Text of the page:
34. More than any other writer Tepper changed the way I think about, read, and love SF. I only just started her most recent novel and now I’ll finish it knowing it is probably her last. She also wrote detective fiction, poetry and one of the scariest horror books I’ve ever read under various pseudonyms. I am going to miss her. So much.

  35. I will miss her. Grass was her strongest work for me. I liked that the moral questions were complex. I liked what she had to say about civilization, and I loved the world-building.

  36. I had kind of a rough weekend, news wise, but I thought I was doing okay. Until this news came along and pushed me over the edge, and I haven’t stopped crying.

  37. Dammit! Now I’m crying at work. “Gate” was so meaningful and besides that a lesson in how to write setting. Go read the first few pages as a writer, not a reader – they are amazing. But as a woman, Gibbon’s Decline and Fall made the biggest impression. I’ve had a dozen conversations about the final dilemma with friends who don’t read SF&F. The answers always bring something new to Tepper’s choices. Oh, wow, and Family Tree – it was silly at times but packed a wallop. Dammit it – it’s like losing Tiptree all over again.

  38. I think ravenfeathers is right: Tepper was so blatantly, unapologetically second-wave feminist that it was … uncomfortable for the industry.

    “The Companions” was… not good. I did much, much eye-rolling and ended up hating all but one of the characters, IIRC. I un-recommend it to either people who like her work, or those who don’t know it.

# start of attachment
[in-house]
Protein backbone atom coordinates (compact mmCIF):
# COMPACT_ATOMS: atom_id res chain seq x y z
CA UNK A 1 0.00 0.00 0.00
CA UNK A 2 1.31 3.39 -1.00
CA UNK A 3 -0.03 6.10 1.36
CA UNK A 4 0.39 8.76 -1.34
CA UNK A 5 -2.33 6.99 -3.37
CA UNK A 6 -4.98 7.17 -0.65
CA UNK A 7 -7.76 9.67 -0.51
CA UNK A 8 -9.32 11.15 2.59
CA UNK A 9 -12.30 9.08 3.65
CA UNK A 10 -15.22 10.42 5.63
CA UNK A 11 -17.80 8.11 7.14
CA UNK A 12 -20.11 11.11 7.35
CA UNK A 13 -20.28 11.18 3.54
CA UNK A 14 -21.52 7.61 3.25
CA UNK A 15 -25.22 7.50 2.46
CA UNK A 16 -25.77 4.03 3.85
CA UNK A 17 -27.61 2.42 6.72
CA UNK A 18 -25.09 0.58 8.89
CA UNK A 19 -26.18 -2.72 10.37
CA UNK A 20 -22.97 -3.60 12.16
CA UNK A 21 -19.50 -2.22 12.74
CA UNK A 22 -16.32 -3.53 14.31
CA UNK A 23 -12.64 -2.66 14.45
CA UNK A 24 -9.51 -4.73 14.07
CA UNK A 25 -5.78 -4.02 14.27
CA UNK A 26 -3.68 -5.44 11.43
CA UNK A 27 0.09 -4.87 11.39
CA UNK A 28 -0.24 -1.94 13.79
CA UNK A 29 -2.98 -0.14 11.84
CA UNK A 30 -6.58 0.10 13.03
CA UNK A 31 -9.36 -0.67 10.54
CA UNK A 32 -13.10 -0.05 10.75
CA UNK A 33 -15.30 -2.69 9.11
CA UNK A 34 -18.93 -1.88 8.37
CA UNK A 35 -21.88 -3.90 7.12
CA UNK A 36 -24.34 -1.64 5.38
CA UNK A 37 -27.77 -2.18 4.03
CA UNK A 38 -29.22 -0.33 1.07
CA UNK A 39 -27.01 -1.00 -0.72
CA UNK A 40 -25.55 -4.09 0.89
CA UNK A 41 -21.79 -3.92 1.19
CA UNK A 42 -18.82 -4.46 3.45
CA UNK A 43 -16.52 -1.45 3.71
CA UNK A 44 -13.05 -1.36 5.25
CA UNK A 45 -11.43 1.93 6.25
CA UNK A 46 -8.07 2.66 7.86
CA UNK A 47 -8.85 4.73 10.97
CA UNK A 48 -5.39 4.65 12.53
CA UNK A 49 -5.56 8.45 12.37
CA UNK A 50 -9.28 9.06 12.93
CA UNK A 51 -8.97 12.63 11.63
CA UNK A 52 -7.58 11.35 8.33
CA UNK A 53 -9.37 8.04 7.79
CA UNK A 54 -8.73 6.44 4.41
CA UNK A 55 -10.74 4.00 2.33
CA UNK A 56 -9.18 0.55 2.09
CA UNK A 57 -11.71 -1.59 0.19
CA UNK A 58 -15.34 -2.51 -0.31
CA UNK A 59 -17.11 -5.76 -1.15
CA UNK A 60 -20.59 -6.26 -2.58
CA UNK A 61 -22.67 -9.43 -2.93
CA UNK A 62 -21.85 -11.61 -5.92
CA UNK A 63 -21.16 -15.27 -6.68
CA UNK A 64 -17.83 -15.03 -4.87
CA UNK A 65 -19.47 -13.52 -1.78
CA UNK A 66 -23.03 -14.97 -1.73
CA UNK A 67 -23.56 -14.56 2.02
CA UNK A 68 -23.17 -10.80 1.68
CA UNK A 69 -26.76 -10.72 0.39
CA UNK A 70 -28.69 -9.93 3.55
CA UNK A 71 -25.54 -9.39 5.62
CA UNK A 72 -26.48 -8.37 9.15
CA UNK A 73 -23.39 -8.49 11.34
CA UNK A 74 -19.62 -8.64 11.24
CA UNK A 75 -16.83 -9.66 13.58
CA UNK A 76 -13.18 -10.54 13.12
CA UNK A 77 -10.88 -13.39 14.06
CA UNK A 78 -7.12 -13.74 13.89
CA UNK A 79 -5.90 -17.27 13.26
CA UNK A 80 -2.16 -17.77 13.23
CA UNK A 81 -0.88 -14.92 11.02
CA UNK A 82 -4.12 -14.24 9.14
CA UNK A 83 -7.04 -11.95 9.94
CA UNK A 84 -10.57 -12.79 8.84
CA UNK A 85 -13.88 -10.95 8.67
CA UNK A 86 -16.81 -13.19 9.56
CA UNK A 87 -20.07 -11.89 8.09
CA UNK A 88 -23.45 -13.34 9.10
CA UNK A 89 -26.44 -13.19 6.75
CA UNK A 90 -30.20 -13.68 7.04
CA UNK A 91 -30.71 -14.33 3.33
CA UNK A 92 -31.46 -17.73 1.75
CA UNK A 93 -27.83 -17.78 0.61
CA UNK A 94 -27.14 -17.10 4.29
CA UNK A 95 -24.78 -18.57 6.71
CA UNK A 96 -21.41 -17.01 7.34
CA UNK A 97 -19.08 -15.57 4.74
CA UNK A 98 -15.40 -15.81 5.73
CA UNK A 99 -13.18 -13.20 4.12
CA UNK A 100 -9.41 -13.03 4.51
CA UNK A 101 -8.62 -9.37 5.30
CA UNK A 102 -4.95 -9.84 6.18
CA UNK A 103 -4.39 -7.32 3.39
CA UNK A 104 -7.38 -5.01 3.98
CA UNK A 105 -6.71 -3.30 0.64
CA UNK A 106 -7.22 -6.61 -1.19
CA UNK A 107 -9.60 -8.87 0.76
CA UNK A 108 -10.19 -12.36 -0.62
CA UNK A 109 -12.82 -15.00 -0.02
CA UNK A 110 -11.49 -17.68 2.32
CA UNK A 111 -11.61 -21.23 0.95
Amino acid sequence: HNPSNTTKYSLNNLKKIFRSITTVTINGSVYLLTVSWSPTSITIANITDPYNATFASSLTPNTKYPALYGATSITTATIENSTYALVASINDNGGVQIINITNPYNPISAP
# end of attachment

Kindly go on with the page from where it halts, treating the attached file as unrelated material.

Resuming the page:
39. oh this is so sad…. I found her work in college and it was the first time I realized the limitations and damage my conservative Evangelical upbringing had left me with. It was the start of my way out. Especially Gate, which I have re-read so many times.

  40. I am deeply saddened to hear of Ms Tepper’s passing. I loved her books and would hunt for them but for some reason she was never that well known in the UK. I loved Beauty how it mixed fairy tales with science fiction. I always wanted to thank her for showing the strength of women even if things are tough. Sleep well.

  41. This makes me very sad. I loved Grass and many of her other novels. I’ll admit they started to feel a bit repetitive after a while in terms of similar themes over and over and sometimes making a straw man out of sexism and anti-environmentalism, but she was a good and creative SF writer whose books I looked forward to reading. She also wrote mysteries and horror under different pseudonyms.